Sweeping, amusing, at last quite moving mock epic about a Russian spacecraft that shoots for the moon 60 hours before Apollo II lifts off from Houston—and then slowly runs out of luck when entering lunar orbit. Batchelor's staggeringly authentic re-creation of what purports to be the Russian space program matches his well-received earlier successes with historical fiction (1983's The Birth of the People's Republic of Antarctica and 1985's Niagara Falls-Civil War epic American Falls); here, intaglio craftsmanship shows everywhere—though detail never hinders the pace. A raw innocent, cosmonaut Peter Nevsky, 22, arrives at Starry Town, the USSR's skimpy space center, and finds himself entangled in family politics that bring on a national disaster. A major plot turn should remain veiled here, but let it be said that Peter's surprising tie with the half-insane, evil Mme. Eudaemonia Romodanovsky (whose inapt first name means Good Demon and who is being romantically pursued by the equally evil General Iagoda of State Security) brings plenty of Dostoevskian clout to the page. Iagoda at Eudaemonia's behest has Peter and his beloved Katya kidnapped, beaten, and imprisoned, and Katya dies. Meanwhile, Peter's other large tie is with his three drunken ``uncles,'' the troika of former air aces now at the top of the cosmonaut ladder and earmarked for the moon shot. Peter's father was the finest Russian air ace of WW II and the ``uncles'' are his godfathers. Batchelor spells out marvelously the many competing directorates in Russian politics circa 1963 and shows how rival agencies in a madhouse of surreal allegiances could launch secret high-weaponry wars among themselves without upsetting the nation. The Swiftian final deathtrip to the moon by Peter's three worn-out, broken-down uncles is unforgettable. Superbly bolted-together fantasy you could bang with a wrench.

Pub Date: May 14, 1993

ISBN: 0-8050-2141-8

Page Count: 480

Publisher: Henry Holt

Review Posted Online: May 20, 2010

Kirkus Reviews Issue: March 15, 1993

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The phrase “tour de force” could have been invented for this audacious novel.

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Four men who meet as college roommates move to New York and spend the next three decades gaining renown in their professions—as an architect, painter, actor and lawyer—and struggling with demons in their intertwined personal lives.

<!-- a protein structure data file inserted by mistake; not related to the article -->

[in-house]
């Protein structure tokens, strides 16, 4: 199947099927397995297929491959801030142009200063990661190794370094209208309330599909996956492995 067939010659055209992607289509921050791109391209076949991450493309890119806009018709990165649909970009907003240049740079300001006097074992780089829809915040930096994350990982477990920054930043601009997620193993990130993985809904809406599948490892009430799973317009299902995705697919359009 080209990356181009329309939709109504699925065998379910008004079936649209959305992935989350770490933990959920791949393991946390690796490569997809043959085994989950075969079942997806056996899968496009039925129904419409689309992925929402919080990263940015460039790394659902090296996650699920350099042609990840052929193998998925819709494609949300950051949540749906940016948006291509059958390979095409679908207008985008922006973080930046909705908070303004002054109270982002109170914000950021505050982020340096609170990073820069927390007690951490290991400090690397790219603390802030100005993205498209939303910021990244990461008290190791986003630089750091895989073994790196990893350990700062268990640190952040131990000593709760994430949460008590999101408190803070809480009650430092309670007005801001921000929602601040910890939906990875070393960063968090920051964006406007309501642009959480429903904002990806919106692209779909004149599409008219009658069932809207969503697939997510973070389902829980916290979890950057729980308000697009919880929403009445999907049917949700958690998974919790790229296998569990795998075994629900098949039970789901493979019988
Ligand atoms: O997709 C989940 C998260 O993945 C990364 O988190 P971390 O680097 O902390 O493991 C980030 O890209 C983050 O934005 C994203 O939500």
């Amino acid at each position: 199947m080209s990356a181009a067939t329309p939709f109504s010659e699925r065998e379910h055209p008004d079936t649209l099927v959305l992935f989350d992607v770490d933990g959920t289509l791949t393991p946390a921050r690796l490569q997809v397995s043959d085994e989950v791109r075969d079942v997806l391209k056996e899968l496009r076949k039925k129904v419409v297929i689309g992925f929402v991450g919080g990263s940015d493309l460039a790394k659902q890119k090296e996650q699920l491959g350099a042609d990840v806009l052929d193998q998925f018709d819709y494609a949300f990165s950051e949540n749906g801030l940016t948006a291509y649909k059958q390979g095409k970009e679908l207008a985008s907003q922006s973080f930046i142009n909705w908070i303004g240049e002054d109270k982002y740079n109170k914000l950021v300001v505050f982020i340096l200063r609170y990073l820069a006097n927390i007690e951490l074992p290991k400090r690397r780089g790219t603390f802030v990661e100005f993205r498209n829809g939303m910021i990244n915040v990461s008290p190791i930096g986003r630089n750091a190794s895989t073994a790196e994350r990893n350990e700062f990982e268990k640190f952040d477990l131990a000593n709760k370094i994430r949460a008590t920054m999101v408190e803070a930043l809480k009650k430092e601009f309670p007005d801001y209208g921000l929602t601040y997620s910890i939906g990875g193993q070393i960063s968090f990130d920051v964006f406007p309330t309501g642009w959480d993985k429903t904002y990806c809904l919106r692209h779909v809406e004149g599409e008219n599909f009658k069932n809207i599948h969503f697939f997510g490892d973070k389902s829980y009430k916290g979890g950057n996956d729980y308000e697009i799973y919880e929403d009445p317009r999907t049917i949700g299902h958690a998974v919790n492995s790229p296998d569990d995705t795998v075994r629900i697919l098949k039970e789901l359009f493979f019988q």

Yanagihara (The People in the Trees, 2013) takes the still-bold leap of writing about characters who don’t share her background; in addition to being male, JB is African-American, Malcolm has a black father and white mother, Willem is white, and “Jude’s race was undetermined”—deserted at birth, he was raised in a monastery and had an unspeakably traumatic childhood that’s revealed slowly over the course of the book. Two of them are gay, one straight and one bisexual. There isn’t a single significant female character, and for a long novel, there isn’t much plot. There aren’t even many markers of what’s happening in the outside world; Jude moves to a loft in SoHo as a young man, but we don’t see the neighborhood change from gritty artists’ enclave to glitzy tourist destination. What we get instead is an intensely interior look at the friends’ psyches and relationships, and it’s utterly enthralling. The four men think about work and creativity and success and failure; they cook for each other, compete with each other and jostle for each other’s affection. JB bases his entire artistic career on painting portraits of his friends, while Malcolm takes care of them by designing their apartments and houses. When Jude, as an adult, is adopted by his favorite Harvard law professor, his friends join him for Thanksgiving in Cambridge every year. And when Willem becomes a movie star, they all bask in his glow. Eventually, the tone darkens and the story narrows to focus on Jude as the pain of his past cuts deep into his carefully constructed life.  

The phrase “tour de force” could have been invented for this audacious novel.

Pub Date: March 10, 2015

ISBN: 978-0-385-53925-8

Page Count: 720

Publisher: Doubleday

Review Posted Online: Dec. 22, 2014

Kirkus Reviews Issue: Jan. 1, 2015

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A strict report, worthy of sympathy.


A violent surfacing of adolescence (which has little in common with Tarkington's earlier, broadly comic, Seventeen) has a compulsive impact.

"Nobody big except me" is the dream world of Holden Caulfield and his first person story is down to the basic, drab English of the pre-collegiate. For Holden is now being bounced from fancy prep, and, after a vicious evening with hall- and roommates, heads for New York to try to keep his latest failure from his parents. He tries to have a wild evening (all he does is pay the check), is terrorized by the hotel elevator man and his on-call whore, has a date with a girl he likes—and hates, sees his 10 year old sister, Phoebe. He also visits a sympathetic English teacher after trying on a drunken session, and when he keeps his date with Phoebe, who turns up with her suitcase to join him on his flight, he heads home to a hospital siege. This is tender and true, and impossible, in its picture of the old hells of young boys, the lonesomeness and tentative attempts to be mature and secure, the awful block between youth and being grown-up, the fright and sickness that humans and their behavior cause the challenging, the dramatization of the big bang. It is a sorry little worm's view of the off-beat of adult pressure, of contemporary strictures and conformity, of sentiment….

A strict report, worthy of sympathy.

Pub Date: June 15, 1951

ISBN: 0316769177

Page Count: -

Publisher: Little, Brown

Review Posted Online: Nov. 2, 2011

Kirkus Reviews Issue: June 15, 1951

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